What are they?
Kidney stones occur when minerals and other chemicals precipitate out of the urine to form insoluble crystals. These crystals attract each other and accumulate to produce a stone. Most stones are small but some can reach a size of several centimeters diameter.
What are they made from?
The most common type, around 65 percent, are made up of calcium and oxalate. Other stones consist of uric acid (as in sufferers of gout), other mixed minerals, or occasionally the amino acid cysteine.
What causes them?
Certain stones may be triggered by the presence of kidney disease or other conditions, such as over-activity of the parathyroid glands, which increases the amount of calcium excreted in the urine. In other cases, there may be a family history of kidney stones where it appears there may be a slight fault in metabolism. Finally, dietary factors can also play a role in kidney stone formation.
What are the symptoms?
The most frequent symptom is pain which may be sharp or dull, constant or intermittent. There is also an increased risk of urinary tract infections. When a stone enters the ureter (the tube connecting the kidney to the bladder), it may either obstruct it or cause spasm of the muscle of the ureter during its downward passage. This produces a most severe and sometimes excruciating pain, known as renal colic, radiating from the loin to the groin.
Stones less than half a centimeter in size will generally pass spontaneously. Those greater than one centimeter will usually require medical intervention. More than 50 percent of patients with a kidney stone will go on to suffer a recurrent stone or stones within the next ten years. The following advice regarding lifestyle, diet and nutritional supplements can greatly reduce the chance of recurrence.
Treatment and general recommendations
- Anyone with smaller kidney stones should ideally pass their urine through a tea strainer. If the stone is passed it can then be recovered and analyzed to determine its mineral content. Otherwise investigations can be performed to see whether there is excessive excretion of calcium, magnesium, sodium, oxalate, uric acid or cysteine.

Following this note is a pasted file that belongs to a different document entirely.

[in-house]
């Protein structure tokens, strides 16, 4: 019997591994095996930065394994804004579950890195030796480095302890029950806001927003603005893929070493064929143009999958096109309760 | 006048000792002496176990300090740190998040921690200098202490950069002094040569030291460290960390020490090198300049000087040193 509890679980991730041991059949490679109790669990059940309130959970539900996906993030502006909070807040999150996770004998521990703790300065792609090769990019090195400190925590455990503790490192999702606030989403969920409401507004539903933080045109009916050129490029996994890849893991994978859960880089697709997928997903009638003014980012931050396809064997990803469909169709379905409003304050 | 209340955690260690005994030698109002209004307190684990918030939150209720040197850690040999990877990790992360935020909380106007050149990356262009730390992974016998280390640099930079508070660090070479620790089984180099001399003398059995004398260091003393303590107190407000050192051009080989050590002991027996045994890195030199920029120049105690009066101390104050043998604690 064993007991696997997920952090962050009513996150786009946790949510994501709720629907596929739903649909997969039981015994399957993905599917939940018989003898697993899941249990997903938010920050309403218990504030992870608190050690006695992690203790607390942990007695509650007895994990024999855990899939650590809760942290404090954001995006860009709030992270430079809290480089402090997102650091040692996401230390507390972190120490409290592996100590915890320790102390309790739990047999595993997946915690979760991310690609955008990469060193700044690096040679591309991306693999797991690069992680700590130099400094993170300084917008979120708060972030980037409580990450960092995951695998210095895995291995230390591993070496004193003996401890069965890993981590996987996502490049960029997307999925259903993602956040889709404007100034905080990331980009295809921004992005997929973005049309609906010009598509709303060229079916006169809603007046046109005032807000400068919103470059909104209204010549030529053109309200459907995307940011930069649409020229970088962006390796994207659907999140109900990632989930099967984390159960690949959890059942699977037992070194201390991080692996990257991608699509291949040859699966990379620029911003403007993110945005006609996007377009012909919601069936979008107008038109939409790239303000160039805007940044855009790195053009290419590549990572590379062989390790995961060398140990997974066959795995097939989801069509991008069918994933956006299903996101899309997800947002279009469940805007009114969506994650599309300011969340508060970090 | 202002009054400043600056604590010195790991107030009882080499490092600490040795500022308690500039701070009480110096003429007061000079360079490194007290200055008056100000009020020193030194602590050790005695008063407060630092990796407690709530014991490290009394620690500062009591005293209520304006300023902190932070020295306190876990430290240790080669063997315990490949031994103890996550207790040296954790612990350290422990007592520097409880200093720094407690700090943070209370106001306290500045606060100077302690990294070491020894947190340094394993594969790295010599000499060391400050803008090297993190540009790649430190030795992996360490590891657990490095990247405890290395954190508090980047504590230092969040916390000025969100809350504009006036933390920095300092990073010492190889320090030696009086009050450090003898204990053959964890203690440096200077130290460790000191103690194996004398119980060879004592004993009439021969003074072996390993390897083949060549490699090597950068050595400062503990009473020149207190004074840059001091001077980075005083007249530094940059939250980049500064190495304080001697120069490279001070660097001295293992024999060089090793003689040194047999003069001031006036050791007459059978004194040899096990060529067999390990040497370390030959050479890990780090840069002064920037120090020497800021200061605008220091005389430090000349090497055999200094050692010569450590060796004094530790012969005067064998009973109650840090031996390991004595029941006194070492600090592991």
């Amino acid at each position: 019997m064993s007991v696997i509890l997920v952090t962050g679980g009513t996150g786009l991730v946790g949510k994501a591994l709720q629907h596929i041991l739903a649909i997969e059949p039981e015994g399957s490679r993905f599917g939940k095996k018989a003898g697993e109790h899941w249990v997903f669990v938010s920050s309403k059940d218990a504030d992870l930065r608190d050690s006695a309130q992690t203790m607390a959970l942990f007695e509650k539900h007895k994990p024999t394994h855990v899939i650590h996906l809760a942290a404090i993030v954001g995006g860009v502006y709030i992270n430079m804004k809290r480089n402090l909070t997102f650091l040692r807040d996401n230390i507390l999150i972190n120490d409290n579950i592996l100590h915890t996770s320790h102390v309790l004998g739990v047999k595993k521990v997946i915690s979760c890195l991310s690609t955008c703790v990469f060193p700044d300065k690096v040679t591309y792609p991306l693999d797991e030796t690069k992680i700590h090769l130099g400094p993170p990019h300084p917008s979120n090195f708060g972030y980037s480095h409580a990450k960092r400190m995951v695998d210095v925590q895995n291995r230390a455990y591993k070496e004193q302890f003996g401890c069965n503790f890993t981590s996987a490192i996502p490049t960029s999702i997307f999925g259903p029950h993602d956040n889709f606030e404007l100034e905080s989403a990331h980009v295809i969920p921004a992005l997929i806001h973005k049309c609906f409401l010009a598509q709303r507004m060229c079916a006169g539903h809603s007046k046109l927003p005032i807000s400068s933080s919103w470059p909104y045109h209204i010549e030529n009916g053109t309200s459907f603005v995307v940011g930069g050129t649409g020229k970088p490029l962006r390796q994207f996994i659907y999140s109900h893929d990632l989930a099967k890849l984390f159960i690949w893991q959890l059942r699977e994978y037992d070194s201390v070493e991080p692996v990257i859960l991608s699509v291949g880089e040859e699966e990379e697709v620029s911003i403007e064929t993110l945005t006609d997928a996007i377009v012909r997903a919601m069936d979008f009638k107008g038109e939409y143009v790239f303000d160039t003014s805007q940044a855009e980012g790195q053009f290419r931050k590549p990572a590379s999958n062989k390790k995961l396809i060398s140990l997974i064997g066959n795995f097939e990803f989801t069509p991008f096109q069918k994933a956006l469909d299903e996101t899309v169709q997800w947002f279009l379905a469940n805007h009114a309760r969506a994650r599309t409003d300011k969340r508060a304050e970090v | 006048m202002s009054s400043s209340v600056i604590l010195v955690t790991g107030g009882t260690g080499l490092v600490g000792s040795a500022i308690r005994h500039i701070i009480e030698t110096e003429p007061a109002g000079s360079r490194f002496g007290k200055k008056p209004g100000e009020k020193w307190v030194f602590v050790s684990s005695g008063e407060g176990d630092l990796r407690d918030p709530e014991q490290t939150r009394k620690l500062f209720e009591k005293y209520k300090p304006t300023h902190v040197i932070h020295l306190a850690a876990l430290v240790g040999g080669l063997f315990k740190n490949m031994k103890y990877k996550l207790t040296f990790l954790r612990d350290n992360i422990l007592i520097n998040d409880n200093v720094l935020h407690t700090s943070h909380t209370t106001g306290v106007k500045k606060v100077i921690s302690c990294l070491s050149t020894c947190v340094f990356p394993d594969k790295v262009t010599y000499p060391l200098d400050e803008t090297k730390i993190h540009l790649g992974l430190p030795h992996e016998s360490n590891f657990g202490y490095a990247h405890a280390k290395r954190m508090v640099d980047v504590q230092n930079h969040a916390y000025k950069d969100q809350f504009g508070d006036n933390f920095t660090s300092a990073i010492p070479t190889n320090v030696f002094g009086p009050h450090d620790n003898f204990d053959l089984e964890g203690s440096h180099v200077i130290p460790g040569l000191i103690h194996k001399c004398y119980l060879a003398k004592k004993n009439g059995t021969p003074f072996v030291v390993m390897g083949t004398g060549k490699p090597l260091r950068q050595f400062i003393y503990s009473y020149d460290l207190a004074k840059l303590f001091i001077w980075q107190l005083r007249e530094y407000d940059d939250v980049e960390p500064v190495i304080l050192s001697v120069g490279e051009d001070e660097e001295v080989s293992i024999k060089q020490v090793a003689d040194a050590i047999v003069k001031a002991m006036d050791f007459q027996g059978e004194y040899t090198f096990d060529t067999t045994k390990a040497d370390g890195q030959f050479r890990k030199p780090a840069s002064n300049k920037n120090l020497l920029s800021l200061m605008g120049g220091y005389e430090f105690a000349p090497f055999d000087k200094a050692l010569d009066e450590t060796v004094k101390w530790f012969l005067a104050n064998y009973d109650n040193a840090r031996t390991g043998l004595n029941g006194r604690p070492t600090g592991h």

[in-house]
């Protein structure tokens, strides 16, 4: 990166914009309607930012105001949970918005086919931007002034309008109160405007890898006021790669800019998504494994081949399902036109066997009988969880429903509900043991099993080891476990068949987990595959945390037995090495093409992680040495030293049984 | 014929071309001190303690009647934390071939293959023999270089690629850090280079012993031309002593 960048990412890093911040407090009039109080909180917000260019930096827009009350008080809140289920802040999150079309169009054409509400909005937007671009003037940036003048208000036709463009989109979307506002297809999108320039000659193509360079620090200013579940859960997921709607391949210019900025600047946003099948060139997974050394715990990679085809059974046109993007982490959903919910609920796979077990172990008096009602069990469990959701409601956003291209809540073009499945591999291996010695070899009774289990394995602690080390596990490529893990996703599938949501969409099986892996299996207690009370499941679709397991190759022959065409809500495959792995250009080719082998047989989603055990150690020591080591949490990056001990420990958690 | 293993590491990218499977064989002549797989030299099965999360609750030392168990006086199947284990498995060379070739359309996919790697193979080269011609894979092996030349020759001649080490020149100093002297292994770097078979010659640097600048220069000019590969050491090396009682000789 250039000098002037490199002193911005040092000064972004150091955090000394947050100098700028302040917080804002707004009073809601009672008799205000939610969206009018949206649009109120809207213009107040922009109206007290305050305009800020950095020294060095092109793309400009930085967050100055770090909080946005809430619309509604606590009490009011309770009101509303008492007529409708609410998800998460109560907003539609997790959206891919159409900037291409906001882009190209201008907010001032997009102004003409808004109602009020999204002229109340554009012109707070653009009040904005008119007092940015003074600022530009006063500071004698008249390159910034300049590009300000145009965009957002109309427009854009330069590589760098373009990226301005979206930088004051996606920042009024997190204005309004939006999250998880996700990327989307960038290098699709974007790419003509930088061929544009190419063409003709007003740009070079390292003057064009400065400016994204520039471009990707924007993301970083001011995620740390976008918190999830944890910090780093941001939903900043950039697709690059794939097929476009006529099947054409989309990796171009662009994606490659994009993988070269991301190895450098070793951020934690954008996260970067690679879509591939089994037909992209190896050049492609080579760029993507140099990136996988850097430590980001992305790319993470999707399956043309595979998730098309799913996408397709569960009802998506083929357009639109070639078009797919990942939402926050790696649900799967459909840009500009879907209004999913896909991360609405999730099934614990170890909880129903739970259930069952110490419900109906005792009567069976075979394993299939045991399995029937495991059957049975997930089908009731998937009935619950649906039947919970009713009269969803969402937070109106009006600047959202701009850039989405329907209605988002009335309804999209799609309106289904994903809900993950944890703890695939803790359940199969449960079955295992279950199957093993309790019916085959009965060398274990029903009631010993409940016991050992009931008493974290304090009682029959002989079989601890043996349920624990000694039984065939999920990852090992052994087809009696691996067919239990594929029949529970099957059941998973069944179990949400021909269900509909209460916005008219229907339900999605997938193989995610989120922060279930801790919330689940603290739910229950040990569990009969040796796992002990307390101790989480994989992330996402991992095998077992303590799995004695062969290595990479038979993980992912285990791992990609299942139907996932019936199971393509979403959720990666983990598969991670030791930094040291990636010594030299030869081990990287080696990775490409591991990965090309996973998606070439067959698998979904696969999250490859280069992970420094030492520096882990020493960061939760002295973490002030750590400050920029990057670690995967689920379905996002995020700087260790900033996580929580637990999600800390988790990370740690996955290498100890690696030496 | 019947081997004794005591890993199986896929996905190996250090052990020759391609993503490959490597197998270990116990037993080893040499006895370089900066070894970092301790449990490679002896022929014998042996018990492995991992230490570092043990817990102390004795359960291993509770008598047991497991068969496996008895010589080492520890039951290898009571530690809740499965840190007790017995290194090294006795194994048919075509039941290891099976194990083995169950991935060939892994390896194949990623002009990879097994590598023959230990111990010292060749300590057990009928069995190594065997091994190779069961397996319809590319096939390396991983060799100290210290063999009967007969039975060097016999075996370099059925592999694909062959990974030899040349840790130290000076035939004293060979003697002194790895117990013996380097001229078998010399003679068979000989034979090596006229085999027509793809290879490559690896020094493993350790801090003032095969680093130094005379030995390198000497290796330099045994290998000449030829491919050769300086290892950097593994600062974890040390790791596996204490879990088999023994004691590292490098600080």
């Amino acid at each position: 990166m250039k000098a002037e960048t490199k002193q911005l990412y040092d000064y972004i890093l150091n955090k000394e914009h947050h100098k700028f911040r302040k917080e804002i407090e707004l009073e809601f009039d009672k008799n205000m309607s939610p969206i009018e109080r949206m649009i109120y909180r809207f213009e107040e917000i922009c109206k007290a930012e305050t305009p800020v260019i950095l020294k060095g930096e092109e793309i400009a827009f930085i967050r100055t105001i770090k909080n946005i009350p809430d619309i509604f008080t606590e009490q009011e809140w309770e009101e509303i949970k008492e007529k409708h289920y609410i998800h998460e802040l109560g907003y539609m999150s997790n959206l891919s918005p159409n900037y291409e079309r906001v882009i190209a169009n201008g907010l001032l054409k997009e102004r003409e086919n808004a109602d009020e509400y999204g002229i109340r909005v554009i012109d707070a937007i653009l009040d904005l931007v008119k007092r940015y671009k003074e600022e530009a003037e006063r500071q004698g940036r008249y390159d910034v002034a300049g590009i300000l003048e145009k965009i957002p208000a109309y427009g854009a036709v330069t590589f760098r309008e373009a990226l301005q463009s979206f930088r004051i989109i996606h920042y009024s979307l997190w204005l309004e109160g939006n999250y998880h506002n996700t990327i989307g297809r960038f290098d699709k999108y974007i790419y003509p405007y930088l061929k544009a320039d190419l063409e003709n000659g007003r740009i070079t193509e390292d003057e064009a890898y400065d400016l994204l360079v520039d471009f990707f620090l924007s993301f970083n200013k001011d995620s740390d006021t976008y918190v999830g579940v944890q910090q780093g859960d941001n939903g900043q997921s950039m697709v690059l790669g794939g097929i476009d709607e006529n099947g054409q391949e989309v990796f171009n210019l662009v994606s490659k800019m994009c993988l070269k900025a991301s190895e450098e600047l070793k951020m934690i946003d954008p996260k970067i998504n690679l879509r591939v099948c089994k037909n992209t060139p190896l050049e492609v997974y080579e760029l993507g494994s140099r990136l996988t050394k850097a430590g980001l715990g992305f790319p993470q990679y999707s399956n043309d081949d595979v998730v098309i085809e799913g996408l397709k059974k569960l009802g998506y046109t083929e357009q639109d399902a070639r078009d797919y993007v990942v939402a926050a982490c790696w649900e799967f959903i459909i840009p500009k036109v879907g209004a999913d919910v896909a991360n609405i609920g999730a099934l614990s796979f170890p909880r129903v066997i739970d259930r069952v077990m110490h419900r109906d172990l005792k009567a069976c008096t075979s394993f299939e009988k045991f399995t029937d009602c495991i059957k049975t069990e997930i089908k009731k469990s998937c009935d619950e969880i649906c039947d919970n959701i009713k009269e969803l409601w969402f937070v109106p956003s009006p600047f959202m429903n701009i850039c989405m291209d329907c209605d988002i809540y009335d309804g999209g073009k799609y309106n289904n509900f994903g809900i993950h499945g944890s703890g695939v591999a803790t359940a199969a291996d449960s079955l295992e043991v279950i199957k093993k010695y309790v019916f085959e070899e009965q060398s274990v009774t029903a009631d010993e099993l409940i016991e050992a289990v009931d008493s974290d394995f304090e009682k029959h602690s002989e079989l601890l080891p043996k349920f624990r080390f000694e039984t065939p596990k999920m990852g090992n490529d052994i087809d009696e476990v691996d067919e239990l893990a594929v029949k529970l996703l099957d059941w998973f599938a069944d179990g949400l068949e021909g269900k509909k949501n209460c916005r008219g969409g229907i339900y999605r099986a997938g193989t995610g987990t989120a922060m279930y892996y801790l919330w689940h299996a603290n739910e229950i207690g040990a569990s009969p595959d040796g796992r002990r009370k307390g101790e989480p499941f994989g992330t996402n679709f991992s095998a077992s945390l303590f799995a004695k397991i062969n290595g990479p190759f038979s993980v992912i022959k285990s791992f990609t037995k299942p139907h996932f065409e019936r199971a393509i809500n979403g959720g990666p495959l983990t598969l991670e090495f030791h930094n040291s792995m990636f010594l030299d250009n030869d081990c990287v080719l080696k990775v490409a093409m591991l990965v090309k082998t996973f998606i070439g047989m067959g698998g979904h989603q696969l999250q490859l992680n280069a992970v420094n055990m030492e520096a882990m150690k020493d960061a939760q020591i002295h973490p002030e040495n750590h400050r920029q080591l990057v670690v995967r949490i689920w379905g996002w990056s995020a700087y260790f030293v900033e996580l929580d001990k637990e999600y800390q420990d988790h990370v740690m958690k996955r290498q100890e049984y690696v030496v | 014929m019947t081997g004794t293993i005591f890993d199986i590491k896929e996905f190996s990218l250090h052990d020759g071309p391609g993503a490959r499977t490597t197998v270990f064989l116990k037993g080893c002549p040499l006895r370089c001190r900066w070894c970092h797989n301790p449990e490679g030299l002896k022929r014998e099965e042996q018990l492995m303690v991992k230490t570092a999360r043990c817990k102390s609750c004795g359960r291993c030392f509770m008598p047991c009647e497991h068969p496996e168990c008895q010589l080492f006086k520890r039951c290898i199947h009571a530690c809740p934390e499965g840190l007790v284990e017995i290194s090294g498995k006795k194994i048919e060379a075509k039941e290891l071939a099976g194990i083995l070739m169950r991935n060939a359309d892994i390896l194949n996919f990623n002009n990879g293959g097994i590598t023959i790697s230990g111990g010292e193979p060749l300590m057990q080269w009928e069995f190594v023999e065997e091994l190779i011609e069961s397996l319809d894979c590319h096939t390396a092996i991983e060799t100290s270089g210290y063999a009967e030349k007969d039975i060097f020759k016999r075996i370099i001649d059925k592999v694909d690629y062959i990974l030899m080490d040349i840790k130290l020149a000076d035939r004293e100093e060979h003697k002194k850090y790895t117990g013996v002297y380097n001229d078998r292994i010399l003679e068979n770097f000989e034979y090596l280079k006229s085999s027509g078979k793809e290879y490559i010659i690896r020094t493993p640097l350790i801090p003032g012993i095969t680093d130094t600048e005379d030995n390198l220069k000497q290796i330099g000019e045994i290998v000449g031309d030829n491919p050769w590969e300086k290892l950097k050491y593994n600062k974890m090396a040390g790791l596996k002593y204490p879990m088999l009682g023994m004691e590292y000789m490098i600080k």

- It is advisable to lose weight if you are obese.
- Limit your alcohol consumption to a maximum of one or two drinks per day.
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Follow the principles of “The Liver Cleansing Diet” by Dr Cabot or the vital principles of eating in “The Healthy Liver and Bowel Book” Eating principles that support the liver are also good for the kidneys.
• Include often – plenty of dietary fiber like fresh fruits and vegetables, nuts and seeds.
• Drink 8 to 10 glasses of water daily.
• Avoid – refined carbohydrates, especially sucrose, as in cakes, chocolates, biscuits, jams etc; fatty foods; caffeine; and excessive salt.
• Avoid all soda.
• Sufferers of oxalate-containing stones should avoid foods high in oxalates including tea, coffee, cocoa, chocolate, parsley, beans, rhubarb, spinach, beetroot and peanuts.
• Avoid dairy products
- Take 2 – 4 tablets daily or 1 teaspoon daily. Vitamin B6 25 mg daily together with magnesium 400 mg daily can greatly reduce the risk of calcium oxalate kidney stones. (Reference – Prien EL, Gershoff S. Magnesium oxide-pyridoxine therapy for recurring calcium oxalate urinary calculi. J Urol 112:509-12, 1974.)
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- Take 3 capsules daily.
Orthodox Medical Treatment
For the acute pain of kidney stones strong analgesia, such as pethidine or morphine, is often required – especially for renal colic. This may be combined with an antispasmodic like hyoscine. Urinary tract infections are treated with antibiotics. Unless the stone is moving spontaneously, some form of active treatment is necessary. This may involve an open operation to remove the stone. However, this can usually be avoided by using the newer techniques of lithotripsy or percutaneous nephrolithotomy. Lithotripsy is the use of shock waves generated under water and focused on the stone causing it to break up. The fragments can then be passed spontaneously via the urethra. Percutaneous nephrolithotomy involves creating a narrow track through the skin down to the kidney and using a special telescope called an endoscope to remove the stone along this track.
(References – Griffith HM et al. A control study of dietary factors in renal stone formation. Br J Urol 53:416-20, 1981; Modlin M. Urinary phosphorylated inositols and renal stone. Lancet 2:1113-14, 1980; Shah PJR. Unprocessed bran and its effect on urinary calcium excretion in idiopathic hypercalcuria. Br Med J 281:426, 1980; Rao PN. Dietary habit and urolithiasis, in DLJ Freed, Ed. Health Hazards of Milk. London, Balliere Tindall, 1984; Rao PN et al. Dietary management of urinary risk factors in renal stone formers. Br J Urol 54(6):578-83, 1982.)
The above statements have not been evaluated by the FDA and are not intended to diagnose, treat or cure any disease.